crab spider spinybacked orb-weaver 0000 Key Biscayne, Miami, Florida, USA

Some of them built their webs quite high up,

crab spider spinybacked orb-weaver 0001 Key Biscayne, Miami, Florida, USA

with an impressive span between the trees.

crab spider spinybacked orb-weaver 0002 Key Biscayne, Miami, Florida, USA

I found these spiders pretty too, and hopefully there aren’t readers of this blog with arachnophobia :O (Does anyone know its scientific name btw? And if you like spiders, check this post out!)

spider 0000 Key Biscayne, Miami, Florida, USA

Well, the sight of ibises would probably be more commonly appreciated 🙂

ibis 0000 Key Biscayne, Miami, Florida, USA

As we walked at the fossilized reef,

naturist 0002 Key Biscayne, Miami, Florida, USA

we also saw a heron. It didn’t seem to be bothered by our presence. I got pretty good shots of it resting,

heron 0002 Key Biscayne, Miami, Florida, USA


heron 0000 Key Biscayne, Miami, Florida, USA

and flying.

heron 0001 Key Biscayne, Miami, Florida, USA

We also saw flocks of pelicans pass by,

pelican 0000 Key Biscayne, Miami, Florida, USA

but only a couple of them rested nearby.

pelican 0001 Key Biscayne, Miami, Florida, USA

Our neighbor at the cove where we stayed was an iguana.

iguana 0002 Key Biscayne, Miami, Florida, USA

It  was climbing trees,

iguana 0000 Key Biscayne, Miami, Florida, USA

and Lee Roy followed its example.

naturist 0004 Key Biscayne, Miami, Florida, USA

Although majority of trees there are represented by various mangrove species, we also saw papayas

papaya 0000 Key Biscayne, Miami, Florida, USA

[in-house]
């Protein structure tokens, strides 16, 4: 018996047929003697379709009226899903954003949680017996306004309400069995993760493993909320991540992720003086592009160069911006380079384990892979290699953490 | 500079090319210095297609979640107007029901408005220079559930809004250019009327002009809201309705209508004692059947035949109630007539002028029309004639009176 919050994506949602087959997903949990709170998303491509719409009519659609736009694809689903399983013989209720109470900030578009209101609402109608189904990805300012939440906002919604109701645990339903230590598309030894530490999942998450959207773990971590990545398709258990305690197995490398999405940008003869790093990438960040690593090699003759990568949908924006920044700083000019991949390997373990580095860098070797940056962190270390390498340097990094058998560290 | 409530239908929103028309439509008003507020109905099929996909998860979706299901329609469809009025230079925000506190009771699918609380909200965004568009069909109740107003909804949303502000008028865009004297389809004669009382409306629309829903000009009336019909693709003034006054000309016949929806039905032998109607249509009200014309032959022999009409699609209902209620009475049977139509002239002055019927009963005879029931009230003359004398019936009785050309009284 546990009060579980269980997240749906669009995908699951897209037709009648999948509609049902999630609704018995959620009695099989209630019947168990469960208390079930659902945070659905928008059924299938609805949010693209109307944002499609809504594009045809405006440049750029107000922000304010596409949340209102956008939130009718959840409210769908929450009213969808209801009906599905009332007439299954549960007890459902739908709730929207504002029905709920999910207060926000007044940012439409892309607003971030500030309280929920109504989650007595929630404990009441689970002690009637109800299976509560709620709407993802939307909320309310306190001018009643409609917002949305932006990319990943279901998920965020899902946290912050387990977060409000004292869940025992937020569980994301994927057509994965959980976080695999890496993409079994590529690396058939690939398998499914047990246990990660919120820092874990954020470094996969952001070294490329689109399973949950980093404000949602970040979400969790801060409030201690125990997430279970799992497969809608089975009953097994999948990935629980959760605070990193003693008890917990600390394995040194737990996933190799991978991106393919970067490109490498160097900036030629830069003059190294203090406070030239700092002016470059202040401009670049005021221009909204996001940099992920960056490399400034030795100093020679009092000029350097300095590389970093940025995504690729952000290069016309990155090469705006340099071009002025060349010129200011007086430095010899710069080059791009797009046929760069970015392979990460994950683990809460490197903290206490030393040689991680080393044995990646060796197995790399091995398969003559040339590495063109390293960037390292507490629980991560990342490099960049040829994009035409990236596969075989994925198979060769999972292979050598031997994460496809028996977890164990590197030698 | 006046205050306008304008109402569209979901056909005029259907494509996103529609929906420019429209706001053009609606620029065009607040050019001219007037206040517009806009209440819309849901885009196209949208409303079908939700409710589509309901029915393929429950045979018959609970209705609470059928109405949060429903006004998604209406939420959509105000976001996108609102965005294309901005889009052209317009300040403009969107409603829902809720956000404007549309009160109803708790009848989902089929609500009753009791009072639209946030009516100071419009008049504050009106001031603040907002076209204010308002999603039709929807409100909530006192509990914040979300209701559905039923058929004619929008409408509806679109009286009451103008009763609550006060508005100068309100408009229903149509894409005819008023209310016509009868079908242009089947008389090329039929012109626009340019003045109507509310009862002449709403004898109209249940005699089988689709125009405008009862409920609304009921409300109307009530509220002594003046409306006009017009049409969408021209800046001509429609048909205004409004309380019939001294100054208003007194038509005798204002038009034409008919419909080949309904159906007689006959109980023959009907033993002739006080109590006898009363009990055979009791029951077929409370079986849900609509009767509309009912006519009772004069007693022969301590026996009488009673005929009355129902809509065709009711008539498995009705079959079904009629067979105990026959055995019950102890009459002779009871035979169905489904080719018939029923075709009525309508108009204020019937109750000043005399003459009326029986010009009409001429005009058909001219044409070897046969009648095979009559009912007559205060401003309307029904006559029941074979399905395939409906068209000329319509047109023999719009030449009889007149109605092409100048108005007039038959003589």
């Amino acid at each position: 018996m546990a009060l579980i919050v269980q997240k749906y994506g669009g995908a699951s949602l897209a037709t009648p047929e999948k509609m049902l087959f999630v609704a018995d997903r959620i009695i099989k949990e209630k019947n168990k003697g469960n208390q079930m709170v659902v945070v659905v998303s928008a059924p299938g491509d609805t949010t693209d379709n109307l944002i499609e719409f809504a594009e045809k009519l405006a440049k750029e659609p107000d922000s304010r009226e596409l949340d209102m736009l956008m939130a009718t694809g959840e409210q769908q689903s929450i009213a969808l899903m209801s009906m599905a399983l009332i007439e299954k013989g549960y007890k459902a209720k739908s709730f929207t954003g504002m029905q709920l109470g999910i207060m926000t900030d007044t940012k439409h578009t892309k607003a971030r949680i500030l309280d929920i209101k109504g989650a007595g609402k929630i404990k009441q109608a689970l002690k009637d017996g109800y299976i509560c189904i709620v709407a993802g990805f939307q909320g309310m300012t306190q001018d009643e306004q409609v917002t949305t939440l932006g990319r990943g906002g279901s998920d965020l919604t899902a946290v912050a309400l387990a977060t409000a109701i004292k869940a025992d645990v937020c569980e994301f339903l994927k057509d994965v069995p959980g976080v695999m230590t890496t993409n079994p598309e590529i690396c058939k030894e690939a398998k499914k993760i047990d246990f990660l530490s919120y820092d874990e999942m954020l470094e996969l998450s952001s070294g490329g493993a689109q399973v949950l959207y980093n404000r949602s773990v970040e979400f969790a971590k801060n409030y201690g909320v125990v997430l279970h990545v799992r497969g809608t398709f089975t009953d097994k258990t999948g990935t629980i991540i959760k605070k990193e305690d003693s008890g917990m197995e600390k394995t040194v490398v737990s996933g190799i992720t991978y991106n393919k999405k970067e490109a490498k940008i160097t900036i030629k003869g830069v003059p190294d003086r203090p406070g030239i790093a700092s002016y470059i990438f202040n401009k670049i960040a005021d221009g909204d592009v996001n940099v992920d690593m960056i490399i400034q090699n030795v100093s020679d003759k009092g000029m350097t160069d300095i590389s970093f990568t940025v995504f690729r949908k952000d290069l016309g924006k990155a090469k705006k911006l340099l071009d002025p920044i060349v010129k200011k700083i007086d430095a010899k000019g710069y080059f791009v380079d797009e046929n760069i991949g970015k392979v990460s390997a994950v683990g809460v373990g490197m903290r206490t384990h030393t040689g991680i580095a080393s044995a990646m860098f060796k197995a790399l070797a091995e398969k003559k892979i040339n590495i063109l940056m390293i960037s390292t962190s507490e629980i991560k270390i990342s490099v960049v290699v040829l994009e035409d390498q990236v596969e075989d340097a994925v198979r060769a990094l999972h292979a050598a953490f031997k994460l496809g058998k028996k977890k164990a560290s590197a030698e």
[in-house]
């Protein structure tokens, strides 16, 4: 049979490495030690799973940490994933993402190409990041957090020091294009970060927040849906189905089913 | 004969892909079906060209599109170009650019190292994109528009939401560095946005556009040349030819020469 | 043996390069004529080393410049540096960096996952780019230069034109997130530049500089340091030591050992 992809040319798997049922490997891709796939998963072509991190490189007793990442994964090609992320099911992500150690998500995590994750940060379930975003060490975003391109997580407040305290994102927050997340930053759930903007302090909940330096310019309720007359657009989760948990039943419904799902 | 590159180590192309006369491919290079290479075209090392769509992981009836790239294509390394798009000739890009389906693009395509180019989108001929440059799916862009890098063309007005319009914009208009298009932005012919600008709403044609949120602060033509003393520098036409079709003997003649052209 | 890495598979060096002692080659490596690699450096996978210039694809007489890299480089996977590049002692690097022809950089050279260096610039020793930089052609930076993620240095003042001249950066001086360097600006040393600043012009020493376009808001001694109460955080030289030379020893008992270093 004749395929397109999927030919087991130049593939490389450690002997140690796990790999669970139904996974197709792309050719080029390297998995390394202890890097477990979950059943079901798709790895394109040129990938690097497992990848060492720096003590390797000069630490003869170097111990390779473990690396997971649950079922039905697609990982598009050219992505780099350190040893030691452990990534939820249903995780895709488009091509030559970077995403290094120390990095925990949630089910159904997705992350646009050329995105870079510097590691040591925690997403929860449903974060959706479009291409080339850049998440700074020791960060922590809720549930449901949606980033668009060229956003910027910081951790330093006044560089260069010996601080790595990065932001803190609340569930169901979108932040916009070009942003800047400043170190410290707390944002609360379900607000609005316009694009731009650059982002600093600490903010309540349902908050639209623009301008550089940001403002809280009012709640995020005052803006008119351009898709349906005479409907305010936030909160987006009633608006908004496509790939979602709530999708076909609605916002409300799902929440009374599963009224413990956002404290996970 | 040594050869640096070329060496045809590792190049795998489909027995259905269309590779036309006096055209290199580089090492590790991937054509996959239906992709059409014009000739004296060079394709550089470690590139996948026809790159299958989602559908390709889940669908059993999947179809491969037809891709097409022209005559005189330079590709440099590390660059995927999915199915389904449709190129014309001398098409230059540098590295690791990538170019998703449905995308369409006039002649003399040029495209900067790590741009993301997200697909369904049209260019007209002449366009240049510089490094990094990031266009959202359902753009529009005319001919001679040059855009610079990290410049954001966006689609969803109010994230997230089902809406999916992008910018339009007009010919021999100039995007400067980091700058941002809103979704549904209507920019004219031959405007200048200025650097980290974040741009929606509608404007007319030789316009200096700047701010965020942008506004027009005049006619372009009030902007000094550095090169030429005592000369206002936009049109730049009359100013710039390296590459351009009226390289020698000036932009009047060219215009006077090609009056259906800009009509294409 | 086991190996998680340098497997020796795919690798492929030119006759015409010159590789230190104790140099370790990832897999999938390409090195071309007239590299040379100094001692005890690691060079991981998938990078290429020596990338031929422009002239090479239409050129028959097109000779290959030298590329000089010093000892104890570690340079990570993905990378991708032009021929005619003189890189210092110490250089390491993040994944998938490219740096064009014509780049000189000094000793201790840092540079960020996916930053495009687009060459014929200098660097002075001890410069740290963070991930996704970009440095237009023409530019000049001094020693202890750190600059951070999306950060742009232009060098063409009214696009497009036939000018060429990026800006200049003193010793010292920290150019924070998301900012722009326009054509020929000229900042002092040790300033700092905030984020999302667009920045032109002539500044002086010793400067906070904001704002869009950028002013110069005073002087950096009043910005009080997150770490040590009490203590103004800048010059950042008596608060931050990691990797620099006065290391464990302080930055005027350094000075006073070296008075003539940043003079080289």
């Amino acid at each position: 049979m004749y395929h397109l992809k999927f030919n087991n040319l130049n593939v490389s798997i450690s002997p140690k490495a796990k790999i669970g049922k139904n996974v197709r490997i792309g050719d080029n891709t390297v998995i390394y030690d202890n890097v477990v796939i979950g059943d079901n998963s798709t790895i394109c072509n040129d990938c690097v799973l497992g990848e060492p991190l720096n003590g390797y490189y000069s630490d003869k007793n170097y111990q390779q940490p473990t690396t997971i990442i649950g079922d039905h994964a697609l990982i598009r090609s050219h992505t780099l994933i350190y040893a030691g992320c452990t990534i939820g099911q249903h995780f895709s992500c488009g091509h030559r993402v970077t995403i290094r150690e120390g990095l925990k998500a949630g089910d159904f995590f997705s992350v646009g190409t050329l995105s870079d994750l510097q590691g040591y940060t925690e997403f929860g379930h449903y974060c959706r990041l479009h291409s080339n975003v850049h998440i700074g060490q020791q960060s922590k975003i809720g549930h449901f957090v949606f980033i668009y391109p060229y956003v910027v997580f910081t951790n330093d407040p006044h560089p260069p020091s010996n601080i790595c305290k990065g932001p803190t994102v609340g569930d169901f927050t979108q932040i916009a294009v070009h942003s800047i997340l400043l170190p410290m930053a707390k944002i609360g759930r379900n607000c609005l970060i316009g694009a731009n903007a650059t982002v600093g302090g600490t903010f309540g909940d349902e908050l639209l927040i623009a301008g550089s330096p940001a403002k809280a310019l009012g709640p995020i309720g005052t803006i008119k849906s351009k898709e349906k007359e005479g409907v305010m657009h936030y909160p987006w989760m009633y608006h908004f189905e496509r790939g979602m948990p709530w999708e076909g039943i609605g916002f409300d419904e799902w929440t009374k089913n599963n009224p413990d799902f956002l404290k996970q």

and coconut palms.

coconut palm-tree 0000 Key Biscayne, Miami, Florida, USA

Too bad none of them had ripe fruit. These ants though seemed to be excited about something at the tip of the mangrove root, but I couldn’t figure out what it was. (BTW I later discovered that honey from mangrove blossom has a very particular fruity flavor, make sure to try it when you get a chance!)

ants on mangrove root 0000 Key Biscayne, Miami, Florida, USA

Plants and animals weren’t the only thing that drew our attention though:

trash 0000 Key Biscayne, Miami, Florida, USA

unfortunately, there was quite a lot of trash too. Most of it was probably washed off from the sea. On the way out, we collected plastic bags and bottles from the cove where we stayed.

mangroves view 0002 Key Biscayne, Miami, Florida, USA

Some of the bigger bits of trash though found their new life as sitting surfaces among mangroves. That’s a good way of recycling too!

mangroves view 0003 Key Biscayne, Miami, Florida, USA

It also turned out to be a great place for snorkeling. I hoped to see manatees,

seaweed & corals 0000 Key Biscayne, Miami, Florida, USA

but I had to be satisfied with their potential feeding ground only, as some parts of the seafloor were covered with seaweed.

seaweed & corals 0001 Key Biscayne, Miami, Florida, USA

I was also happy to see that despite this place is known for its fossilized reef from several thousands years ago, there is some new coral growth – hopefully there will be a new live coral reef sometime soon!

seaweed & corals 0002 Key Biscayne, Miami, Florida, USAseaweed & corals 0003 Key Biscayne, Miami, Florida, USA

I saw quite a lot of fish, e.g. young barracudas (?)

fish 0000 Key Biscayne, Miami, Florida, USA

and a stingray.

ray 0001 Key Biscayne, Miami, Florida, USA

There was a lot of small fish by the mangrove roots, confirming mangroves’ role as fish nurseries. Among the bigger fish, puffers were probably most common.

As you can see, the water is very clear there, and the seafloor is clean, but I did see some glass, so be careful when you wade.

hermit crab 0003 Key Biscayne, Miami, Florida, USA

Overall, it was amazing to see this pocket of wildlife right off Miami downtown, great for naturists and naturalists alike!

mangroves view 0001 Key Biscayne, Miami, Florida, USA

As we were about to leave, this crab wanted to give us a good-bye hug… We weren’t quite sure.

crab 0000 Key Biscayne, Miami, Florida, USA

We also had a small video shot for something very special – stay tuned for updates!

naturist 0005 Key Biscayne, Miami, Florida, USA

For now, just enjoy this view of Eddy’s jump split trying to bridge Miami downtown (on the left) with Miami Beach (on the right).